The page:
Can Kinesiotape Help Reduce Your Low Back Pain?

What is Kinesiotape?

A lot of chiropractors, osteopaths or physiotherapists advocate the use of kinesiotaping in an attempt to help ease low back pain.

You must have seen athletes or sportsmen and women taped with brightly coloured strips on various joints from their shoulders, knees, legs or back.

Kinesiotape is made of a thin, light and stretchy fabric that is said to improve athletic performance and the risk of injury better than other taping.

Why Use Taping?

Kinesiotaping was introduced in 1973 and the biological rationale for using it is that taping was believed to generate convolutions in the skin, which would then ‘lifts’ the skin away from the injured tissues below. The reduced pressure on the receptors under the skin would reduce any adverse stimulation that causes pain and so reduce pain and improve  blood flow and lymphatic drainage.

I have also heard of taping being used to help support joints and muscles. The idea is to try to create stability whilst allowing you to move but it serves to prevent you from over stretching and causing joint sprain/strain by not allowing the joints to separate too much.

Taping can also act to remind you not to slouch or bend too far in the direction that irritates your low back.

It might help people playing sport but can it really help reduce pain in those presenting with chronic, non specific low back pain  in our clinics?

I keep on and on about doing exercises to increase the strength of your low back naturally but would taping help too if used as well as exercise or even instead of them? Sounds good to those who hate exercising?

Is it relevant to helping you if you have non specific low back pain?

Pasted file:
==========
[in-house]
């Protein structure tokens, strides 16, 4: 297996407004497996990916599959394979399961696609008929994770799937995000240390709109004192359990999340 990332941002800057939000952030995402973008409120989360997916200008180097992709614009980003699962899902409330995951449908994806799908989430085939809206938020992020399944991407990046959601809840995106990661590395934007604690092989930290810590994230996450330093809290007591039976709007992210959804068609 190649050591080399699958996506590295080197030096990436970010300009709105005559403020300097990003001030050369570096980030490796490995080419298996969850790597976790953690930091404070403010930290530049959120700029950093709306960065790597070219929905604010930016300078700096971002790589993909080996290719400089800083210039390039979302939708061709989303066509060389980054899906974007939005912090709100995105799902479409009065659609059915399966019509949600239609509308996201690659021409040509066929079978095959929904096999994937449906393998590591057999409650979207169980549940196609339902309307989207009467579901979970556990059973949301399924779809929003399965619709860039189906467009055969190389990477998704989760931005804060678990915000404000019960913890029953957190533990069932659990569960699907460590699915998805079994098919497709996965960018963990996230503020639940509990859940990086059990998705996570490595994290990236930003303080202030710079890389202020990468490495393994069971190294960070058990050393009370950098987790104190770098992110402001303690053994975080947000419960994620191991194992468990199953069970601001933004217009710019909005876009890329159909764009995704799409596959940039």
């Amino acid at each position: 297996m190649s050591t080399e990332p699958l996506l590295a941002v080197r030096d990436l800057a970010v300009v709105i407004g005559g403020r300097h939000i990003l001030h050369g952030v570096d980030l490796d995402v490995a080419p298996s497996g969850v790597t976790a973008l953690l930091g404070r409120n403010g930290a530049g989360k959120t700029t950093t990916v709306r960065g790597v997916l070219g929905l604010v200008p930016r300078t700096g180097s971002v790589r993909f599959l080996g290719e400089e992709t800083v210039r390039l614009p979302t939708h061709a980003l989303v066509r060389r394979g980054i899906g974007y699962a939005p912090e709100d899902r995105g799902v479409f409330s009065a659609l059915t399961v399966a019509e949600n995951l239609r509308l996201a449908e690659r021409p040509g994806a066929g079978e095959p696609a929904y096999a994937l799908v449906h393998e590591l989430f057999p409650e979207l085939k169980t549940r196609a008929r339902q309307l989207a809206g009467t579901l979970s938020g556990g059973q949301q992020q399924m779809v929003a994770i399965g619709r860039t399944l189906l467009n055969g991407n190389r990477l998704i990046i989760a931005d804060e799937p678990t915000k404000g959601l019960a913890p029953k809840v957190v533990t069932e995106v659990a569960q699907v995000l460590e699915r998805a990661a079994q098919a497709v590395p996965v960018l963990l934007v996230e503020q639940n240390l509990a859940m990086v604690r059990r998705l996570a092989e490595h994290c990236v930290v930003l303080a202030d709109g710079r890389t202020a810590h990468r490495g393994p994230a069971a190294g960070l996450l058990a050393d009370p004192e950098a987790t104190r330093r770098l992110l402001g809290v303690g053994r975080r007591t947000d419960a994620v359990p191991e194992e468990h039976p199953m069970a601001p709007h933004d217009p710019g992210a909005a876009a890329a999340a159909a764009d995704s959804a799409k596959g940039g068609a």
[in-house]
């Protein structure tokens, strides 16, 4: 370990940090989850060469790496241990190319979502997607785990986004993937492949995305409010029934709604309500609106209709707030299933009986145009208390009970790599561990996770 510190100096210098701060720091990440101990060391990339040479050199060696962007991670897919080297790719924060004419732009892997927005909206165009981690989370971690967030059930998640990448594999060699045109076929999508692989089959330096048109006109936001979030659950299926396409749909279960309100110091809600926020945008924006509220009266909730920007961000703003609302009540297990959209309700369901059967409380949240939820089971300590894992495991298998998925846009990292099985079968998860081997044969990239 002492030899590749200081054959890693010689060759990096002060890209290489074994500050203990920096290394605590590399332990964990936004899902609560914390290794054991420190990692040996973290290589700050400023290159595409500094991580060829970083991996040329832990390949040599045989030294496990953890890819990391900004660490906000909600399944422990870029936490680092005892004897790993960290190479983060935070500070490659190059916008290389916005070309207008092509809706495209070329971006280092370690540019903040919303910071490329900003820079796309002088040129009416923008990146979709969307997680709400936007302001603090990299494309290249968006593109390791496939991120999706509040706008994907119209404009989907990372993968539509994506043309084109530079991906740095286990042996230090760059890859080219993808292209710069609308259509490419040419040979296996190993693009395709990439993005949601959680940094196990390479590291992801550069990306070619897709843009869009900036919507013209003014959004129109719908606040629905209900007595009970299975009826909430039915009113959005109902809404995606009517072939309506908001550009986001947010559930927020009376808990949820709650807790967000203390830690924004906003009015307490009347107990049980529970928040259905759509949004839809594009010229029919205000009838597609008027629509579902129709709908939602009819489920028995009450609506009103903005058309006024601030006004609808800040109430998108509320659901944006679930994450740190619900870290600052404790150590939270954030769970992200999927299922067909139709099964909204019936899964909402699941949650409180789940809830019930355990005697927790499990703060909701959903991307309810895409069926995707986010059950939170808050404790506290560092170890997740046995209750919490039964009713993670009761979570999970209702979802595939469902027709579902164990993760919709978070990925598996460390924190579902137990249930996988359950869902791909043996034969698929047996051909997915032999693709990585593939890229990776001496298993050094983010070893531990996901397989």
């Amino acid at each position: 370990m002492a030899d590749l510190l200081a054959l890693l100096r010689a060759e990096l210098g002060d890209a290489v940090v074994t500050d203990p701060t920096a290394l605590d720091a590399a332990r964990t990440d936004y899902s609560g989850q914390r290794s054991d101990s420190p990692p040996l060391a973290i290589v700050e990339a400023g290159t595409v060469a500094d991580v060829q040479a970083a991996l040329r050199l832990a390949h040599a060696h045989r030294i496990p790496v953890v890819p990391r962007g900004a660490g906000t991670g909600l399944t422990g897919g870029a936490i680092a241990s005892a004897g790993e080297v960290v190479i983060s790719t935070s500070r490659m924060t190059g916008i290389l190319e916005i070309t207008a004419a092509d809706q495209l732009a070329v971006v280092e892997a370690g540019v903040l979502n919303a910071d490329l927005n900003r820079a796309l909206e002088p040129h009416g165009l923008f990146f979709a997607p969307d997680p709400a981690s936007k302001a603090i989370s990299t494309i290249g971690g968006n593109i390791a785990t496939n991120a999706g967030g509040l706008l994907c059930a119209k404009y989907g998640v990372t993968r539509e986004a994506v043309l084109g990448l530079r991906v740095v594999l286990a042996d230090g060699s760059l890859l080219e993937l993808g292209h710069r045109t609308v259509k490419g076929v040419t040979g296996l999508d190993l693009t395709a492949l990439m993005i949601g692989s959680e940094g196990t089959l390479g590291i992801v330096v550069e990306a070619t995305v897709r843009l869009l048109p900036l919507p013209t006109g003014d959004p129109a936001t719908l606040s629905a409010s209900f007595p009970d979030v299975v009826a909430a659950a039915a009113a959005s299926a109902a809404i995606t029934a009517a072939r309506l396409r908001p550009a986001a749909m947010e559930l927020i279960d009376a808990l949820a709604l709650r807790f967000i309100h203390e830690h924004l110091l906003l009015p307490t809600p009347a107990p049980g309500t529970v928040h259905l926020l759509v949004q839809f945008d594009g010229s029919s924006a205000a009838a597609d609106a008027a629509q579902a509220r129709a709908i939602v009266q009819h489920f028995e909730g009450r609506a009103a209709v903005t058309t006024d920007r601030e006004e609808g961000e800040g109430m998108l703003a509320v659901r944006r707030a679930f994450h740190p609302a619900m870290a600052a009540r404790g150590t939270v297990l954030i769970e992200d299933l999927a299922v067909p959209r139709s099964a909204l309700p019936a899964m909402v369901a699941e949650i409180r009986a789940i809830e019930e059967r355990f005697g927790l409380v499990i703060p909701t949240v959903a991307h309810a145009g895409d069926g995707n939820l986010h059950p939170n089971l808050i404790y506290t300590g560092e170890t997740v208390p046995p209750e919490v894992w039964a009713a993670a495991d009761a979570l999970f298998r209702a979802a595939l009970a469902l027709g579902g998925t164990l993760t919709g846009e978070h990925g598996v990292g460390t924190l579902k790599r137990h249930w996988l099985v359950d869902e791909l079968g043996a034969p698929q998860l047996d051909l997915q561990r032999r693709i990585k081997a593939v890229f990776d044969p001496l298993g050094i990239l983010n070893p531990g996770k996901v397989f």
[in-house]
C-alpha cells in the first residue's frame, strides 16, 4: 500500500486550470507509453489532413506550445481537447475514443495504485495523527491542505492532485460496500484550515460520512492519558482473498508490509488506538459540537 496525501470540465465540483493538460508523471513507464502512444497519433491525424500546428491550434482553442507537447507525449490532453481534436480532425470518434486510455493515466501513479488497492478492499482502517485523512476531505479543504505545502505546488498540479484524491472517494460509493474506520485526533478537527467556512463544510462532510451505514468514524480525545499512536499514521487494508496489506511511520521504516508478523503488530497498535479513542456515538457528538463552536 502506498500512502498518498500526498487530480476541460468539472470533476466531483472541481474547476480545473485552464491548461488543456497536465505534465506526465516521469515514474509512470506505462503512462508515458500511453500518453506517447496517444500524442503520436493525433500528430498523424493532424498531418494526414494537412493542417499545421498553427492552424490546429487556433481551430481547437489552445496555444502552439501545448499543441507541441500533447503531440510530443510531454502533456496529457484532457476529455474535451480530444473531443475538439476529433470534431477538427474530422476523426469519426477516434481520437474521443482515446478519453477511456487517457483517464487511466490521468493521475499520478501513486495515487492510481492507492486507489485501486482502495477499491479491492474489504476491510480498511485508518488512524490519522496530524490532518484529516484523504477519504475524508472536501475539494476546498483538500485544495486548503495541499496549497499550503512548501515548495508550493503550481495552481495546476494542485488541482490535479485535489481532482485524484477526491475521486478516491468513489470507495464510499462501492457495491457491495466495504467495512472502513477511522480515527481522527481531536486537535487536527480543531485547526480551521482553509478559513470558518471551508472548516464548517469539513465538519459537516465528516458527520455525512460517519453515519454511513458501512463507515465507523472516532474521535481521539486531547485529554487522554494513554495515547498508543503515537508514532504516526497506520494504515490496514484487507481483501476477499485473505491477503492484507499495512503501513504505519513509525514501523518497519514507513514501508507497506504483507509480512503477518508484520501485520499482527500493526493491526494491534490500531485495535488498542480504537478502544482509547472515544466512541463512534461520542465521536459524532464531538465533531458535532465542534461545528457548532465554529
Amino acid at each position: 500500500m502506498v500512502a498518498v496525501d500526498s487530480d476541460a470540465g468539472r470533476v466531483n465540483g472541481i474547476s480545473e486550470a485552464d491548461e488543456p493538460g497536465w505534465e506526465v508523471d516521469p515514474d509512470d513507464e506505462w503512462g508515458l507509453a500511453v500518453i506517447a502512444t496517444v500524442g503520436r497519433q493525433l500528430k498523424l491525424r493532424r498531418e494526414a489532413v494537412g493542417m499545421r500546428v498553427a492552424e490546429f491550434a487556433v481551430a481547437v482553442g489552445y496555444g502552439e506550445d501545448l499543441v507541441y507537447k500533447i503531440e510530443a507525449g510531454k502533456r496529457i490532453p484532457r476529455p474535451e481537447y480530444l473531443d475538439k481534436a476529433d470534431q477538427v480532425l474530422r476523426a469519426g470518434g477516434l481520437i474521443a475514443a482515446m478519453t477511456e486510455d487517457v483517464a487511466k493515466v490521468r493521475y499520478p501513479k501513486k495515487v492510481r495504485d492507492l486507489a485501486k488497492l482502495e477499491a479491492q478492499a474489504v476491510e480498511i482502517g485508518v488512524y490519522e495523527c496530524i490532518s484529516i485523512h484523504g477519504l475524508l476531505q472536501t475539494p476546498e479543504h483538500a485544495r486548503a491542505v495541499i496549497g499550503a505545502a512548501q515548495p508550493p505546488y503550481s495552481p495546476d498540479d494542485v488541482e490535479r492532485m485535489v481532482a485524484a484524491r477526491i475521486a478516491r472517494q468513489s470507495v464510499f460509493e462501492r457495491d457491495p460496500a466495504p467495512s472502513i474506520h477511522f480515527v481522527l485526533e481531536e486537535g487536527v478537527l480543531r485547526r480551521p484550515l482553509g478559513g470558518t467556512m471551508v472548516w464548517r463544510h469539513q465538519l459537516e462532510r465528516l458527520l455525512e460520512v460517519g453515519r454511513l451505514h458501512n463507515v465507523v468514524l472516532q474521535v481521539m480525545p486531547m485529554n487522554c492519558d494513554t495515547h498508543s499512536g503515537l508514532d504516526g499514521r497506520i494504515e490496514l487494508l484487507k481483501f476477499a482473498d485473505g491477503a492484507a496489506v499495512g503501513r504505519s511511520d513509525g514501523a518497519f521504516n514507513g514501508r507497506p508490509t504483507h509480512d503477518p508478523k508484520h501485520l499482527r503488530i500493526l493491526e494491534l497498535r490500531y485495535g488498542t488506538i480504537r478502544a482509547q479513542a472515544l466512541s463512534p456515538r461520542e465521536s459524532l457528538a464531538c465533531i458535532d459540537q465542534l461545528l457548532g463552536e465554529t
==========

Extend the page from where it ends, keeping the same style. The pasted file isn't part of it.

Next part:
A study published in Spine volume 44, number 1, 2018 by Antonia De Luz Junior et al was the first to examine the effectiveness of kinesio taping in patients with chronic, non specific low back pain.

The researchers examined the outcomes of 11 randomised controlled trials – some of which compared groups who had taping with groups who used exercise as well as taping and also those using exercise alone and other studies compared groups who had no treatment at all with those who had been taped.

Conclusion

There is very low to moderate quality evidence that taping was no better than any other intervention for those with chronic, non specific low back pain. This means that there is no evidence to support the use of kinesiotaping in the treatment of patients with this condition.

There could well be some placebo effect and Jim Thornton, the president of the National Athletic Trainers’ Association says that it may be possible that it does have some health benefits but he calls it ‘Taping your head’ rather than doing anything physical to help!

plank

Create your own support and increase blood flow to an injury with controlled exercises

 

 

Therefore, you really need to keep exercising – there is no better way to help, I promise!